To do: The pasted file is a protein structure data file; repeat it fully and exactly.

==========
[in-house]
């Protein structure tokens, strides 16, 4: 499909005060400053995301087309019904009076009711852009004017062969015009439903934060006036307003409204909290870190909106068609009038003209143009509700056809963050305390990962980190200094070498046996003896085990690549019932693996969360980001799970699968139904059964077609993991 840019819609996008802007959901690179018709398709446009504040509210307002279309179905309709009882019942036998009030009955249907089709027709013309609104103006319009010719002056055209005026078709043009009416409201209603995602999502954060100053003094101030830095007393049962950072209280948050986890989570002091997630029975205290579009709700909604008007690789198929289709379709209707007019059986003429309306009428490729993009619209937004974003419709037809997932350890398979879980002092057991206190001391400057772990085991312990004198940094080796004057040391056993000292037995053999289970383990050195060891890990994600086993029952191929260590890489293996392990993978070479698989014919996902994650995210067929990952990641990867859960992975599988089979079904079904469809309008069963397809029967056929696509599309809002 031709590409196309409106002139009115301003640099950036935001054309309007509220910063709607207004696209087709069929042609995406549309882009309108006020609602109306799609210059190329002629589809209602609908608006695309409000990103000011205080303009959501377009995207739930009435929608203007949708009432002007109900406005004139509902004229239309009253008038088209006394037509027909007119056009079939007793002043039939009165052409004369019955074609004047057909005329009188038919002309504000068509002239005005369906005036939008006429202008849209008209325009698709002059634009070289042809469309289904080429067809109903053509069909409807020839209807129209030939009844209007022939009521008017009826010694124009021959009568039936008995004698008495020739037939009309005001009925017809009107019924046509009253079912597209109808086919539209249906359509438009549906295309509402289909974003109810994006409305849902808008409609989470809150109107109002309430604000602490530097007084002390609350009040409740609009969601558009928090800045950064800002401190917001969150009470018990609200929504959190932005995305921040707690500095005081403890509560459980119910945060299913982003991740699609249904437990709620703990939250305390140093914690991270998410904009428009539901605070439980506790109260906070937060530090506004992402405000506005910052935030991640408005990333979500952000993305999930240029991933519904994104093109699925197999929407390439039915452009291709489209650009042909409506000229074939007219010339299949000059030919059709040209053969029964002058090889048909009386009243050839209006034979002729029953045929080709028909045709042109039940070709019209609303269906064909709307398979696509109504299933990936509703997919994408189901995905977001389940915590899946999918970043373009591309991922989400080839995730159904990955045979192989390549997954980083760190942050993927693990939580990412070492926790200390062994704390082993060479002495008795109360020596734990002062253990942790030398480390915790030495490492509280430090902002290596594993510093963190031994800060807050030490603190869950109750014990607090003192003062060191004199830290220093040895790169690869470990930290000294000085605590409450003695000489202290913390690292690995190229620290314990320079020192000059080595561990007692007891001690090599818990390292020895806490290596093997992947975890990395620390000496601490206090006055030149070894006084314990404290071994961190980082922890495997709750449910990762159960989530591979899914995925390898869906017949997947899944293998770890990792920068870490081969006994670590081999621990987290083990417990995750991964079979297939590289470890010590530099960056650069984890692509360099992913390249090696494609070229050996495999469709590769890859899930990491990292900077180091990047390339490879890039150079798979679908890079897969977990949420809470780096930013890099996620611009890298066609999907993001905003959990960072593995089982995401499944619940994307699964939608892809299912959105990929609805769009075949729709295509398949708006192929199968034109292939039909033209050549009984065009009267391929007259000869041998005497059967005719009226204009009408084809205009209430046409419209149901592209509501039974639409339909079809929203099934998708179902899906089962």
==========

[in-house]
């Protein structure tokens, strides 16, 4: 499909005060400053995301087309019904009076009711852009004017062969015009439903934060006036307003409204909290870190909106068609009038003209143009509700056809963050305390990962980190200094070498046996003896085990690549019932693996969360980001799970699968139904059964077609993991 840019819609996008802007959901690179018709398709446009504040509210307002279309179905309709009882019942036998009030009955249907089709027709013309609104103006319009010719002056055209005026078709043009009416409201209603995602999502954060100053003094101030830095007393049962950072209280948050986890989570002091997630029975205290579009709700909604008007690789198929289709379709209707007019059986003429309306009428490729993009619209937004974003419709037809997932350890398979879980002092057991206190001391400057772990085991312990004198940094080796004057040391056993000292037995053999289970383990050195060891890990994600086993029952191929260590890489293996392990993978070479698989014919996902994650995210067929990952990641990867859960992975599988089979079904079904469809309008069963397809029967056929696509599309809002 031709590409196309409106002139009115301003640099950036935001054309309007509220910063709607207004696209087709069929042609995406549309882009309108006020609602109306799609210059190329002629589809209602609908608006695309409000990103000011205080303009959501377009995207739930009435929608203007949708009432002007109900406005004139509902004229239309009253008038088209006394037509027909007119056009079939007793002043039939009165052409004369019955074609004047057909005329009188038919002309504000068509002239005005369906005036939008006429202008849209008209325009698709002059634009070289042809469309289904080429067809109903053509069909409807020839209807129209030939009844209007022939009521008017009826010694124009021959009568039936008995004698008495020739037939009309005001009925017809009107019924046509009253079912597209109808086919539209249906359509438009549906295309509402289909974003109810994006409305849902808008409609989470809150109107109002309430604000602490530097007084002390609350009040409740609009969601558009928090800045950064800002401190917001969150009470018990609200929504959190932005995305921040707690500095005081403890509560459980119910945060299913982003991740699609249904437990709620703990939250305390140093914690991270998410904009428009539901605070439980506790109260906070937060530090506004992402405000506005910052935030991640408005990333979500952000993305999930240029991933519904994104093109699925197999929407390439039915452009291709489209650009042909409506000229074939007219010339299949000059030919059709040209053969029964002058090889048909009386009243050839209006034979002729029953045929080709028909045709042109039940070709019209609303269906064909709307398979696509109504299933990936509703997919994408189901995905977001389940915590899946999918970043373009591309991922989400080839995730159904990955045979192989390549997954980083760190942050993927693990939580990412070492926790200390062994704390082993060479002495008795109360020596734990002062253990942790030398480390915790030495490492509280430090902002290596594993510093963190031994800060807050030490603190869950109750014990607090003192003062060191004199830290220093040895790169690869470990930290000294000085605590409450003695000489202290913390690292690995190229620290314990320079020192000059080595561990007692007891001690090599818990390292020895806490290596093997992947975890990395620390000496601490206090006055030149070894006084314990404290071994961190980082922890495997709750449910990762159960989530591979899914995925390898869906017949997947899944293998770890990792920068870490081969006994670590081999621990987290083990417990995750991964079979297939590289470890010590530099960056650069984890692509360099992913390249090696494609070229050996495999469709590769890859899930990491990292900077180091990047390339490879890039150079798979679908890079897969977990949420809470780096930013890099996620611009890298066609999907993001905003959990960072593995089982995401499944619940994307699964939608892809299912959105990929609805769009075949729709295509398949708006192929199968034109292939039909033209050549009984065009009267391929007259000869041998005497059967005719009226204009009408084809205009209430046409419209149901592209509501039974639409339909079809929203099934998708179902899906089962």